5 We characterize supervisors rated high on this dimension as more socially supportive of their subordinates. In addition, we controlled for the police agency, to take into account any effects on ratings that might be unique to that organization. Figure 2 displays the results of an analysis that allows us to compare the strength of the predictive capacity of the variables described above. The figure shows only those that were statistically significant, meaning that there was a likelihood of less than five out of 100 that the observed effect was due to chance. The Beta statistic indicates the predictive strength of each variable. A bar in the positive region of the chart indicates a direct relationship between the indicated characteristic and the rating. A bar in the negative region indicates a relationship in the opposite direction. The longer the bar, the stronger the effect. We found that only one of our measures of the respondents personal or professional characteristics bore a significant relationship with their evaluation of their supervisor. The following variables showed neither large nor statistically significant effects: respondents gender, supervisory rank (sergeant or higher), or years of police experience. For example, once all these factors were taken into account, there was not a statistically significant difference between rank-and-file officers and officers of supervisory rank in how they assessed their bosses. The one exception fell into the race category, with Latino officers being significantly more positive about their supervisors when compared to whites, while the other racial groups (Blacks and other race categories) showed no statistically distinguishable differences from whites. The Latino effect was not particularly strong, however. Taking all other variables effects into account, Latino respondents on average scored their supervisors about.5 points higher than their white counterparts on the 10-point supervisor rating scale. We considered the possibility that the Latino effect was concentrated in one of our departments, which accounted for more than half of the Latino officers in our sample. However, the effect was not concentrated in that department. The effect was distributed more or less across departments. 5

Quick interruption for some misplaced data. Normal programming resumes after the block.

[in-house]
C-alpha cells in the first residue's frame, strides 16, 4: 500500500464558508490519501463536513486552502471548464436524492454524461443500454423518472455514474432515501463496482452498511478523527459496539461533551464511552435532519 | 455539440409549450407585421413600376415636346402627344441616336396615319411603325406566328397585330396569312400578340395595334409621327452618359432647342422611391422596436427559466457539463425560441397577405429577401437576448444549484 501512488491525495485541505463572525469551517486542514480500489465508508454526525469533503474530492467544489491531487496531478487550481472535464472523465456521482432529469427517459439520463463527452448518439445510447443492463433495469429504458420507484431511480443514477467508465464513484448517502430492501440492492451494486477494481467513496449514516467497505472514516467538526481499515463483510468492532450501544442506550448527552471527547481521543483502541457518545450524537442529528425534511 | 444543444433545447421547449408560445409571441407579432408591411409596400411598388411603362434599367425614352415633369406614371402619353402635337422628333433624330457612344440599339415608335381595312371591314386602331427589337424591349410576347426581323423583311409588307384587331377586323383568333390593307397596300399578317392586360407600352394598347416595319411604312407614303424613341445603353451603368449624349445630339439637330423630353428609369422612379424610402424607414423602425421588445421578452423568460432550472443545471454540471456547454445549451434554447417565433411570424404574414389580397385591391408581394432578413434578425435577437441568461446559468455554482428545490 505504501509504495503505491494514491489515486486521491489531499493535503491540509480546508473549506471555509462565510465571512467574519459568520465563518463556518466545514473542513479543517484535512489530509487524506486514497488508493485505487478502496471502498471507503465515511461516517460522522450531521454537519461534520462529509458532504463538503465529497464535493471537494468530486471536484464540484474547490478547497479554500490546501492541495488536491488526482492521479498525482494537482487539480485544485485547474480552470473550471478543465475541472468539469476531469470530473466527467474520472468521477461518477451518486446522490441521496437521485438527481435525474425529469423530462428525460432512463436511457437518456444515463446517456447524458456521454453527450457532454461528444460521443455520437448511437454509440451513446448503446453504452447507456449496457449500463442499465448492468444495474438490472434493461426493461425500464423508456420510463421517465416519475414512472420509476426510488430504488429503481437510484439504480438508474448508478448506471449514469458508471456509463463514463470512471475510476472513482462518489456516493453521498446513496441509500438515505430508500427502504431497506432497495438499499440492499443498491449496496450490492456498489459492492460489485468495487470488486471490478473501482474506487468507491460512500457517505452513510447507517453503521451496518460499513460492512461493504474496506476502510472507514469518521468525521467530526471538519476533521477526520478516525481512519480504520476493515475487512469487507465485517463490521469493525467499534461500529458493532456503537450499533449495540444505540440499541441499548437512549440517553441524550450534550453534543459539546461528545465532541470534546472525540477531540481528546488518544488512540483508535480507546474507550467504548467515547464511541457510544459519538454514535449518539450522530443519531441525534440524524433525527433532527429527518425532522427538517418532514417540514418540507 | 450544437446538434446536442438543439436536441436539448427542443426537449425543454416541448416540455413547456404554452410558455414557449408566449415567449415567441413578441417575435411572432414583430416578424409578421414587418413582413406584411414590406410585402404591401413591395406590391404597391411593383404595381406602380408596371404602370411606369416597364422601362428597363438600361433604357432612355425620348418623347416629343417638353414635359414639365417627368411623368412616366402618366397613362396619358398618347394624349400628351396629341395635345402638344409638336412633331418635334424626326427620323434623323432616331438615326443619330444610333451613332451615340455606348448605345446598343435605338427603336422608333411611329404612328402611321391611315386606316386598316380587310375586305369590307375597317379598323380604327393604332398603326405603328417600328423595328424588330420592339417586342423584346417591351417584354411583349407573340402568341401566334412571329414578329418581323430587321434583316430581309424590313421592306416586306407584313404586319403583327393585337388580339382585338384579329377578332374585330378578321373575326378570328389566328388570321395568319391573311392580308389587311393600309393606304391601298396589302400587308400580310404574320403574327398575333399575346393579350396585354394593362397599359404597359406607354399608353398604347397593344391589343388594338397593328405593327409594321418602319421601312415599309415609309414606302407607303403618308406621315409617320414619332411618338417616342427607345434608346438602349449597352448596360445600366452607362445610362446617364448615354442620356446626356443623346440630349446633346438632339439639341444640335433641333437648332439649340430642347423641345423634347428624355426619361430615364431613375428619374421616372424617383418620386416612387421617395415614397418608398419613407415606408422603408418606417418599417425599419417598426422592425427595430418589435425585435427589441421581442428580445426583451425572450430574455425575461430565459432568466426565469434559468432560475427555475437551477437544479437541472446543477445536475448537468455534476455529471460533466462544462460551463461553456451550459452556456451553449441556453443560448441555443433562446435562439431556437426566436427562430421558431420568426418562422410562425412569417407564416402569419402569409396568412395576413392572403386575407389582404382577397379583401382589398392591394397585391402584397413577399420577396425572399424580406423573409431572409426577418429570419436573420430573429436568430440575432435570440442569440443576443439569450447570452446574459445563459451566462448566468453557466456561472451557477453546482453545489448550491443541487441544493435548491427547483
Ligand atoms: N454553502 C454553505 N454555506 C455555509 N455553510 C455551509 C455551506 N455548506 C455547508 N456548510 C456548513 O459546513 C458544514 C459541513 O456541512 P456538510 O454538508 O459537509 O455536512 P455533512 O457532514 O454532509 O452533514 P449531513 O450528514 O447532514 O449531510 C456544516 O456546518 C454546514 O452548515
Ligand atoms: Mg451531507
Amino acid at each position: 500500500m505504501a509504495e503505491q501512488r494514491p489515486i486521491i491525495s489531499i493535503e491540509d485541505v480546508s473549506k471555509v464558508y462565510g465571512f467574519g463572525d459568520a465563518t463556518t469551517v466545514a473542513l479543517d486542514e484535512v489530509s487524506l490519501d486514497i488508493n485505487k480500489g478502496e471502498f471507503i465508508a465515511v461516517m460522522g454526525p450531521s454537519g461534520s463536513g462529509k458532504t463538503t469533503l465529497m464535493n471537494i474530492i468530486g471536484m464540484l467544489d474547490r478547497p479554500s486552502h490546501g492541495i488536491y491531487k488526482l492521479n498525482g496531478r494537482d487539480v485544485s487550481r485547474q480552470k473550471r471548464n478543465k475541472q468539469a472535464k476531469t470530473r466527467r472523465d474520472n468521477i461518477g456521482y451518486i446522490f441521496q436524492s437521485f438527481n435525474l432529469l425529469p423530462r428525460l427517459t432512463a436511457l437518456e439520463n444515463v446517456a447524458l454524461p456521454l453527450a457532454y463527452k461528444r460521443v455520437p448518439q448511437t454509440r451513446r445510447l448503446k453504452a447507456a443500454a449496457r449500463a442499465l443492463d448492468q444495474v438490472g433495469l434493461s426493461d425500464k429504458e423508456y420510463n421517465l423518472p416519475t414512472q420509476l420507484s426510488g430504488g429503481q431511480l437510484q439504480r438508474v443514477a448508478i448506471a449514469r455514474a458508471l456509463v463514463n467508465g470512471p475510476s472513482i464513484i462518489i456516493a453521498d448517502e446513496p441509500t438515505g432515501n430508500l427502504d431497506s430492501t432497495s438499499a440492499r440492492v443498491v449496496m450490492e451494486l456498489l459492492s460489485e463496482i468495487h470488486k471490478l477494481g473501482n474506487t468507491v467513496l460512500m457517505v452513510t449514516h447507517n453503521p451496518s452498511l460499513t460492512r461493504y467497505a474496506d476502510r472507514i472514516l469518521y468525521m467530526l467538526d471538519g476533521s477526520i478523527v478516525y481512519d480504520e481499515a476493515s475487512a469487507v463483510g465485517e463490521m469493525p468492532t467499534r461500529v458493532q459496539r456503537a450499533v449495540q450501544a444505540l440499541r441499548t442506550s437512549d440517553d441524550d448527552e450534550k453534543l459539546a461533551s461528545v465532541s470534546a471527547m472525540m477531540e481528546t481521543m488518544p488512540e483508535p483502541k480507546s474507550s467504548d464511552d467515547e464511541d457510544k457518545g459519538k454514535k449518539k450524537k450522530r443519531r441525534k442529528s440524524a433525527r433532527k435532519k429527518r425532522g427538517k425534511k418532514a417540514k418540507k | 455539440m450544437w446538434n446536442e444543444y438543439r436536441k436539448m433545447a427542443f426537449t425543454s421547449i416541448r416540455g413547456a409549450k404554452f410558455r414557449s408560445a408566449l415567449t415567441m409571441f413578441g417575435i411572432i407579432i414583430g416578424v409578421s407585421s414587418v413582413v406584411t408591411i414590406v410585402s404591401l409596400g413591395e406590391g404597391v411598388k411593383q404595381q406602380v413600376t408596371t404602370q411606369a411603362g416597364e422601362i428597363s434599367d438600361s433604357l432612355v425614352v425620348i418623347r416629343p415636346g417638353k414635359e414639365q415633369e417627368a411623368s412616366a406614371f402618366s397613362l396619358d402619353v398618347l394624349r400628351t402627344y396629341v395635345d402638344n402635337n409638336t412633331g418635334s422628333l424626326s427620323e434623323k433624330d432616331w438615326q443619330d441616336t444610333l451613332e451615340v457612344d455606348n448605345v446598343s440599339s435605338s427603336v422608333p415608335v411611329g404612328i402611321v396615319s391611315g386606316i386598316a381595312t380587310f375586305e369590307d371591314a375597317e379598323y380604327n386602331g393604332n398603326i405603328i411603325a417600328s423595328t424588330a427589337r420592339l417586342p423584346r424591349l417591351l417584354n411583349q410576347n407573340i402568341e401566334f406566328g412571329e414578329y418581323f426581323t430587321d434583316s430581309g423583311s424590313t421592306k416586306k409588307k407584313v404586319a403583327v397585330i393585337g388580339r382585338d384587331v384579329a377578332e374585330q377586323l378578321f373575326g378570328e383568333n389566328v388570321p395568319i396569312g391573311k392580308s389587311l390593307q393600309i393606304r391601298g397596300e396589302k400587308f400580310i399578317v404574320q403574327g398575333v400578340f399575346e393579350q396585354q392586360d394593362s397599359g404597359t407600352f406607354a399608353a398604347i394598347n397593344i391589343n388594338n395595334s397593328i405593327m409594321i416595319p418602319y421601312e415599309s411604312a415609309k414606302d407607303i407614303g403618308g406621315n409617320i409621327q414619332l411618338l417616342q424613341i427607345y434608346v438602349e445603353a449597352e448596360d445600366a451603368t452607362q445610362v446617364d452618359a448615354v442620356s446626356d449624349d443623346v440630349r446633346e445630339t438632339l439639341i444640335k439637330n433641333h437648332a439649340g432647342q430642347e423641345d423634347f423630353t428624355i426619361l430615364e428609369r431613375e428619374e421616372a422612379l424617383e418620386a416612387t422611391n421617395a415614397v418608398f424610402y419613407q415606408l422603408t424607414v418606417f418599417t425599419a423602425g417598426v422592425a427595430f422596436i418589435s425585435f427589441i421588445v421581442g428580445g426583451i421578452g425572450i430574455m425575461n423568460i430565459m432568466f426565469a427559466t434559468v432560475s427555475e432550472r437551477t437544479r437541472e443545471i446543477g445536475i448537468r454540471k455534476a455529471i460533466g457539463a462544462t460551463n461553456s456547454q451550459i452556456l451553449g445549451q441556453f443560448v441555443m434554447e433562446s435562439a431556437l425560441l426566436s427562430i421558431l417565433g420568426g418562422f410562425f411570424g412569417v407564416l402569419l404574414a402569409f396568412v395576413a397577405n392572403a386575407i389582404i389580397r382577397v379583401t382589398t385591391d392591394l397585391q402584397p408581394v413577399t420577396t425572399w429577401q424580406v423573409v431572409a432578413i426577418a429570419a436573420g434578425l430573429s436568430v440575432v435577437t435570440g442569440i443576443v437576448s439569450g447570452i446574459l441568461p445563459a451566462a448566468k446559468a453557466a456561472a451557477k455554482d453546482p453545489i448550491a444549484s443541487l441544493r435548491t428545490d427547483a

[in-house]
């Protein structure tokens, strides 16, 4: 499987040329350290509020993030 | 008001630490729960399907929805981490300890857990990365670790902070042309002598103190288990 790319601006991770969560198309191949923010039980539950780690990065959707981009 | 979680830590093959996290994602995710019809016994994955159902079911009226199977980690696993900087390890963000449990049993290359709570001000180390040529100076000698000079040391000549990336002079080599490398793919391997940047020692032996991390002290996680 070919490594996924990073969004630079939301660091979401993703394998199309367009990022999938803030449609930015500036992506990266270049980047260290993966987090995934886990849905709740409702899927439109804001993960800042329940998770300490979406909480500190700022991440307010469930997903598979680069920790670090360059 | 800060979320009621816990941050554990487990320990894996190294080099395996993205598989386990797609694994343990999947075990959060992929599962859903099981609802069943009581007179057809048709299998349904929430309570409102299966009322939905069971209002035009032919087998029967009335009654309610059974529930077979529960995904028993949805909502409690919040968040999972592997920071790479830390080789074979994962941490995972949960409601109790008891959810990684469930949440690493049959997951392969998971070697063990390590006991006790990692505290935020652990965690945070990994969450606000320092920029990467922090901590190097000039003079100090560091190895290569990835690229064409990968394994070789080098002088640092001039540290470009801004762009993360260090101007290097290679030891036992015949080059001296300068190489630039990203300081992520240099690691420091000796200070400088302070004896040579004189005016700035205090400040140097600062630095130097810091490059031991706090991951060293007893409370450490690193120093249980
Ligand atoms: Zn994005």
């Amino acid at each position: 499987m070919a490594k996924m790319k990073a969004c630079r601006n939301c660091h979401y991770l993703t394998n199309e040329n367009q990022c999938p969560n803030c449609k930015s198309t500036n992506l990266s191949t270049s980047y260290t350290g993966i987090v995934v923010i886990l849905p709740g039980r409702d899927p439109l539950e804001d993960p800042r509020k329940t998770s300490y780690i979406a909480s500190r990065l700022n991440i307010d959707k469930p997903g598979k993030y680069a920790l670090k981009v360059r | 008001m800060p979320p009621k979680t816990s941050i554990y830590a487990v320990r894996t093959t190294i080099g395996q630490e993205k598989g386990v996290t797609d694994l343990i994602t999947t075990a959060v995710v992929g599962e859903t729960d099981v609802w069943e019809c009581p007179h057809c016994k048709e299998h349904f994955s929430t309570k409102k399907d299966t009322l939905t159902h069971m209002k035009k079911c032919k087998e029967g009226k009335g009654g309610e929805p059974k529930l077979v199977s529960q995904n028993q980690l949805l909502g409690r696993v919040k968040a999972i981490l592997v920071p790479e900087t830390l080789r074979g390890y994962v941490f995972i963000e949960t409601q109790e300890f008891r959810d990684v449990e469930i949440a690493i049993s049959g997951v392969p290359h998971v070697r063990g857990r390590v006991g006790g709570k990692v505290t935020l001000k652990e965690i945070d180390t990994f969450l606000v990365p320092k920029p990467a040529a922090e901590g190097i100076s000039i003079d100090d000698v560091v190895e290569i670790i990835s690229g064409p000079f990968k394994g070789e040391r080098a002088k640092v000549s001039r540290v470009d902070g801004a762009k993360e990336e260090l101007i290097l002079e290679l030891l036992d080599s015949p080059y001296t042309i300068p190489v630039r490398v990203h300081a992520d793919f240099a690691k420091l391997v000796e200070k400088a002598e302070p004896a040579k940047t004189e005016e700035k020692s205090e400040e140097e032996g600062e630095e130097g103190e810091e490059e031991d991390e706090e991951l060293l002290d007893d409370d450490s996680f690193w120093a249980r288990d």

6 Figure 2. Predictor variable strength of influence on overall evaluation of supervisor Beta Socially supportive Insufficiently directive Too directive Latino -0.4 Significant predictor variables By far, the strongest relationships were found between subordinates assessments of supervisory style and ratings. Supervisor directiveness was compared to supervisor supportiveness. Officers were asked to indicate whether their supervisor provided too much direction, not enough direction, or the right amount of direction. Directiveness is a popular measure of supervisory style in leadership and management research. It is widely recognized that one size does not fit all with directiveness. It depends upon the skill and motivation of the individual employee. Thus, this question provides insight into the degree to which, from the rater s perspective, the supervisor fits the degree of direction to his or her employees. The regression analysis shows that, when compared to raters who said that their supervisors provided the right amount of direction, those who gave too much and those who gave too little were significantly inclined to give supervisors a lower rating. On average, those who said that their supervisors gave too much direction rated their supervisor.7 point lower than those who said that their supervisors gave the right amount of direction. Those who said their supervisors gave too little direction were even more critical, on average giving a rating 1.4 points below those who said their supervisors gave the right amount. Inasmuch as police officers are often thought to be protective of their discretion, it is notable that subordinates desire for direction from their boss is greater than the desire for less. 6